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Okay, I take it all back: The Bold Type is exactly like Game Of Thrones.

Yes, that’s a gross exaggeration, but it’s not without basis. These two very different series have two big similarities. First, each has a solid understanding of the ways in which costume design can help tell a story (to say nothing of a fondness for fabulous outerwear—more on that later). Second, and more importantly, both are at their best when they fill their fantasy worlds—one has dragons and magic and zombies, the other has chic apartments with adorably tiny showers and overflowing closets—with instantly familiar emotional struggles. The scale on that HBO program may be considerably more epic in scale, but the approach isn’t so different. We at home may not have dragon-children or a staggering budget for footwear, but we know what it’s like to be afraid you’re going to lose your job (or in some cases, your crown and/or head).


“The End Of The Beginning” isn’t without flaws. After all, it seems that Kat and Jacqueline manage to save all the jobs in editorial and fashion through the former’s focus group and the latter’s considerable powers of persuasion, and that seems like kind of a cheap out for an episode so rooted in familiar anxieties. But until Jacqueline waves her magic wand, this is an hour that’s admirably laid back and honest in its portrayal of an office in turmoil. Rumors fly, some question their abilities, others re-evaluate their goals. Fear pushes people to question the intentions and integrity of others and to interpret even the most innocuous comments as prophecies of doom. Someone flips out at the exact wrong moment. Someone else takes it out on the wrong person. It’s toxic and it can’t be helped.

It’s also a fascinating crucible in which to throw a friendship. Writers Justin W. Lo and Wendy Straker Hauser cleverly set the stage for tension and discomfort from moment one, infesting Kat’s fancy apartment with bed bugs so that all three of the main trio are staying in the same tiny space when the layoff rumors start circulating. When Kat’s told that her job is safe but the same can’t be said of many others, the tension escalates, and Jacqueline’s understandable insistence that no one else find out all but guarantees that there’s trouble down the line. Aisha Dee carries the bulk of the emotional load in this episode, and she’s more than up to the task, showing us a Kat who’s gradually stretched thinner and thinner. The lies come less easily every time, and her obvious need to blow off some steam leads to the exact situation she was desperate to avoid: being trapped between her friends and her career with her hands firmly tied.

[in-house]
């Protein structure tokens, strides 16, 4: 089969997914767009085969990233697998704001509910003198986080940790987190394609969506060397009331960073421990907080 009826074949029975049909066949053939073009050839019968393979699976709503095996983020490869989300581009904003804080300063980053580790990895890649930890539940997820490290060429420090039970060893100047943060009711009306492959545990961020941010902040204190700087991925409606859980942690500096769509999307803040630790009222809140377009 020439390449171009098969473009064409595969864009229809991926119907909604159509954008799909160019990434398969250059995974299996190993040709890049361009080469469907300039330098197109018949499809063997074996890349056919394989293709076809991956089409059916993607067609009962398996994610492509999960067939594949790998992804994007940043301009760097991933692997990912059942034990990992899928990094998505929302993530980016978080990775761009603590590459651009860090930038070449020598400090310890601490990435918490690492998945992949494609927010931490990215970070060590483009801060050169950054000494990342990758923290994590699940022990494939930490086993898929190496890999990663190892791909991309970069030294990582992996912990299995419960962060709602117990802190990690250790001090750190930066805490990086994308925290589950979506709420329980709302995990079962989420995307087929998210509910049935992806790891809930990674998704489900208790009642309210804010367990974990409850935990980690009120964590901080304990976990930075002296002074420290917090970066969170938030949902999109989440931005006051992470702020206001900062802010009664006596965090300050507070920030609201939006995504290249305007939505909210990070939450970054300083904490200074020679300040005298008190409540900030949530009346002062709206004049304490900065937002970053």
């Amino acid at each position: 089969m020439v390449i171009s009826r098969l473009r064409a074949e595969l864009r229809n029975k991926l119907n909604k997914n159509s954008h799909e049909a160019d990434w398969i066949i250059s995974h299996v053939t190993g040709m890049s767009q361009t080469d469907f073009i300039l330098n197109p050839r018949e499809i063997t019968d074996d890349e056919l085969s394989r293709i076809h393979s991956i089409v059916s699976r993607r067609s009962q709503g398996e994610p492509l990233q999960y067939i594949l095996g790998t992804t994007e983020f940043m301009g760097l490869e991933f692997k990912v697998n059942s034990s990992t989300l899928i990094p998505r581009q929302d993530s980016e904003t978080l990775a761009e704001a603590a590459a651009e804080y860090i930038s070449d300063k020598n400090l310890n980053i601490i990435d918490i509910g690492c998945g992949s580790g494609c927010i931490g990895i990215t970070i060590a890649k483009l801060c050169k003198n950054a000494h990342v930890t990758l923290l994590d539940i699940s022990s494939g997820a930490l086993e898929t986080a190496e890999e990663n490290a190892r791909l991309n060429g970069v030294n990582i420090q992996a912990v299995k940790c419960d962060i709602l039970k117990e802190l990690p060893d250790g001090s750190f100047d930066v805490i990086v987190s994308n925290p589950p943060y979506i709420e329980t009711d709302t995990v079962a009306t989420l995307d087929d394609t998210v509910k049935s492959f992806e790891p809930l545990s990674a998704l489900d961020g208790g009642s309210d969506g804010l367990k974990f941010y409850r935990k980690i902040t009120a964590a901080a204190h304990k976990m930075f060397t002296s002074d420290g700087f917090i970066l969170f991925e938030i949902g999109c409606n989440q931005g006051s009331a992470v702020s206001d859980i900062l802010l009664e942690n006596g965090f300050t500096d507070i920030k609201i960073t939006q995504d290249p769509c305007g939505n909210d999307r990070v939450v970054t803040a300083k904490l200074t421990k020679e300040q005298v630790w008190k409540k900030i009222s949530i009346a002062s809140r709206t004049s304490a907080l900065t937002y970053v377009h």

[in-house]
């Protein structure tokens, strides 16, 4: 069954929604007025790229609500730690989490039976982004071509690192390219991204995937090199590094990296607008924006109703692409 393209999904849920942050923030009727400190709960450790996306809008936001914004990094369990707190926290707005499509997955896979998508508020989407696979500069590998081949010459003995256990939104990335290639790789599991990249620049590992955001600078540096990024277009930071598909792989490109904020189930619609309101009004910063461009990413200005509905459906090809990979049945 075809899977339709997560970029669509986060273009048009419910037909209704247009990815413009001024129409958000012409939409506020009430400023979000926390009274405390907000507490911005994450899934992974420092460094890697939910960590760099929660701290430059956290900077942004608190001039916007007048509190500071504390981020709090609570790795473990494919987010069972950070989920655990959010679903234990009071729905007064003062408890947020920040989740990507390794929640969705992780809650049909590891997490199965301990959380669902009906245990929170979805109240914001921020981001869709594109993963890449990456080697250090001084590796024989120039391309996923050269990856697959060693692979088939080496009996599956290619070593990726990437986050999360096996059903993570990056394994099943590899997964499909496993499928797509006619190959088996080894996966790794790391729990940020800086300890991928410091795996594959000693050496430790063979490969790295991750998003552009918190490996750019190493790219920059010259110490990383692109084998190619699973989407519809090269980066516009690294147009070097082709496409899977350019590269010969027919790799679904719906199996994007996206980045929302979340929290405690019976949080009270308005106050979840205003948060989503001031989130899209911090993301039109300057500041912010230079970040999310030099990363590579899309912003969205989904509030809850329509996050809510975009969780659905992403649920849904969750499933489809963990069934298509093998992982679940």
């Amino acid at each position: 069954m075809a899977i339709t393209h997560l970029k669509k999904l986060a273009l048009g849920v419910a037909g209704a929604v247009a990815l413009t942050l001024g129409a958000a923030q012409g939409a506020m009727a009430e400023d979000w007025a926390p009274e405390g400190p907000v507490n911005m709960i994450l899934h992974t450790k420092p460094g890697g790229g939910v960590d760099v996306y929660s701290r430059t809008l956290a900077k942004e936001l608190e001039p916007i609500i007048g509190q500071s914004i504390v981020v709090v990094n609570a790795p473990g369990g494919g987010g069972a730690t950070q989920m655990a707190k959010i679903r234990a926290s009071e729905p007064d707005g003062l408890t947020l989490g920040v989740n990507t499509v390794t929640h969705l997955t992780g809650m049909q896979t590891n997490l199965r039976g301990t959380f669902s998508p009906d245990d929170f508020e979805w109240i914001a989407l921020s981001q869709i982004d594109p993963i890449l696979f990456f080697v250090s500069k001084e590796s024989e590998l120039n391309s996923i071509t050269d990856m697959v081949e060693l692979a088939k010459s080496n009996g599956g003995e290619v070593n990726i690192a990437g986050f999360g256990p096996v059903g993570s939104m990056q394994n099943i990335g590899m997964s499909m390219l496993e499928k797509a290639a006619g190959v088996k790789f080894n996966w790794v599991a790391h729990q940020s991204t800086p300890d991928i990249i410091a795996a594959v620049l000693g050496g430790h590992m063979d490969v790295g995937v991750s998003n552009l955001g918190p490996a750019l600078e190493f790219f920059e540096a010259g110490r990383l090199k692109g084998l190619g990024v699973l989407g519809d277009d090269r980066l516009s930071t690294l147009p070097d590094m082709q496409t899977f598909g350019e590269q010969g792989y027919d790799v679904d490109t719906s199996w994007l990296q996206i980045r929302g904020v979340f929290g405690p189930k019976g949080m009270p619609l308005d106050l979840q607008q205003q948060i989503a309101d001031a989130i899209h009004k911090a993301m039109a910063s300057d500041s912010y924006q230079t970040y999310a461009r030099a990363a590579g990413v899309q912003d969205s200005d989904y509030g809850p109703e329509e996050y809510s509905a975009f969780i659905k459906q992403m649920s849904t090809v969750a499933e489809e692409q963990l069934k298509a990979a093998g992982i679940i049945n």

Photo: Freeform

As is nearly always the case on The Bold Type, the resulting argument resolves quickly and cleanly, but it’s still a rough one. The fact that the writers allow these young female characters to treat each other with decency and respect never fails to be refreshing, and it doesn’t diminish the stakes in a conflict in which everyone‘s understandably upset. Yet the best result of this argument is that Lo and Straker Hauser allow this outburst of anxiety and anger to unlock other doors for Kat, Sutton, and Jane. With all that fear expressed, with a reminder of the importance of friendship and empathy clear in their minds, all three women make discoveries. That, perhaps more than anything else, is what makes this episode feel so honest. When bad shit happens, or seems ready to happen, tension builds, and when it’s released, we find new strengths, new desires, new options.